Wednesday, July 24, 2024

New Study: Coffee Leads to Healthier Heart, Longer Life

Another salvo has been launched in the long-percolating debate over the benefits and risks of consuming coffee, with new scientific evidence of improved circulation and extended life falling solidly on the side — of coffee beans, whether ground, instant or even decaffeinated.

Drinking two to three cups of coffee a day is linked to a lower risk of cardiovascular disease and a longer lifespan, when compared with avoiding coffee, according to research published in the European Journal of Preventive Cardiology, a journal of the European Society of Cardiology.

“In this large, observational study, ground, instant and decaffeinated coffee were associated with equivalent reductions in the incidence of cardiovascular disease and death from cardiovascular disease or any cause,” said study author Prof. Peter Kistler of the Baker Heart and Diabetes Research Institute in Melbourne, Australia. “The results suggest that mild to moderate intake of ground, instant and decaffeinated coffee should be considered part of a healthy lifestyle.”

“Caffeine is the most well-known constituent in coffee, but the beverage contains more than 100 biologically active components,” Kistler said. “It is likely that the non-caffeinated compounds were responsible for the positive relationships observed between coffee drinking, cardiovascular disease and survival.”

There is little information on the impact preparing coffee differently has on heart health and survival. The current research examined the associations between types of coffee and incident arrhythmias, cardiovascular disease and death using data from the U.K. Biobank, which recruited adults nearly 500,000 participants between 40 and 69 years of age. Cardiovascular disease was identified as coronary heart disease, congestive heart failure and ischaemic stroke.

The study included 449,563 individuals free of arrhythmias or other cardiovascular disease at baseline. The median age was 58 years and 55.3% were women. Study subjects completed a questionnaire asking how many cups of coffee they drank each day and whether they usually drank instant, ground — such as cappuccino or filtered coffee — or decaffeinated coffee. 

The participants were then grouped into six daily intake categories, consisting of none, less than one, one, two to three, four to five, and more than five cups per day. The usual coffee types were instant with 198,062 (44.1 percent) participants, ground with 82,575 (18.4 percent) and decaffeinated with 68,416 (15.2 percent). There were also 100,510 (22.4 percent) non-coffee drinkers who served as the control group.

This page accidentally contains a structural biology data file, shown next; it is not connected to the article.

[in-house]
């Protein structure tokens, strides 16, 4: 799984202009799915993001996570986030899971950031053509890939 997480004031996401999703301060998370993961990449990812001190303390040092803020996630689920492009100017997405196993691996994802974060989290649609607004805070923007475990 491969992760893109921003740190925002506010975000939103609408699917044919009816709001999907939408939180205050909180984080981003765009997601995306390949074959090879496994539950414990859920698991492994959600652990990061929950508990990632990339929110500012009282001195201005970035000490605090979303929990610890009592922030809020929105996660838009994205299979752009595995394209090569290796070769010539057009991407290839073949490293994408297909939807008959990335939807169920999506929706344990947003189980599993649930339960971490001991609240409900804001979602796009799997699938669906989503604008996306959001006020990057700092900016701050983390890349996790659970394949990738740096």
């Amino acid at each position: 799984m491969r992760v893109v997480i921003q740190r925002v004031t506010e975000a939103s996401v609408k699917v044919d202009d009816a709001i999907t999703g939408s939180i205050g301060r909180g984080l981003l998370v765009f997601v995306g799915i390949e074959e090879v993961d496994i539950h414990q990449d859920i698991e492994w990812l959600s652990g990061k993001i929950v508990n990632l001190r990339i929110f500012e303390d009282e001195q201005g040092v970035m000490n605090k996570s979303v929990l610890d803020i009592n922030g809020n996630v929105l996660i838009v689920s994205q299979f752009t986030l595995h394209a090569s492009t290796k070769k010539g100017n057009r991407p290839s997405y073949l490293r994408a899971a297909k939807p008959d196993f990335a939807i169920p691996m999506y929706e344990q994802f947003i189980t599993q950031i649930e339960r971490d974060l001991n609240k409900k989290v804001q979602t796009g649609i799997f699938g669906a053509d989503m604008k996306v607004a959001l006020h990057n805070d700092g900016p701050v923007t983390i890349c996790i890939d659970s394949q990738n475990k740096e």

Coffee drinkers were compared to non-drinkers for the incidence of arrhythmias, cardiovascular disease and death, after adjusting for age, sex, ethnicity, obesity, high blood pressure, diabetes, obstructive sleep apnoea, smoking status, and tea and alcohol consumption. Outcome information was obtained from medical records and death records. The median follow-up was 12.5 years.

Over the duration of the study, 

27,809 (6.2 percent) participants died during follow up. All types of coffee were linked with a reduction in death from any cause, with the greatest risk reduction observed with two to three cups per day, which, compared to no coffee drinking, was associated with a 14 percent, 27 percent and 11 percent less likelihood of death for drinkers of decaffeinated, ground and instant preparations, respectively.

Cardiovascular disease was diagnosed in 43,173 (9.6 percent) of the participants during follow up. All coffee subtypes were associated with a reduction in incident cardiovascular disease, while, again, the lowest risk was observed with two to three cups a day — which compared to abstinence from coffee was associated with a 6 percent, 20 percent and 9 percent reduced likelihood of cardiovascular disease for decaffeinated, ground, instant coffee, respectively.

An arrhythmia was diagnosed in 30,100 (6.7 percent) participants during follow up. Ground and instant coffee, but not decaffeinated, was associated with a reduction in arrhythmias including atrial fibrillation. 

Compared with non-coffee drinkers, the lowest risks were observed with four to five cups a day for ground coffee and two to three cups a day for instant coffee, with 17 percent and 12 percent reduced risks, respectively.

Said Kistler: “Our findings indicate that drinking modest amounts of coffee of all types should not be discouraged but can be enjoyed as a heart-healthy behavior.”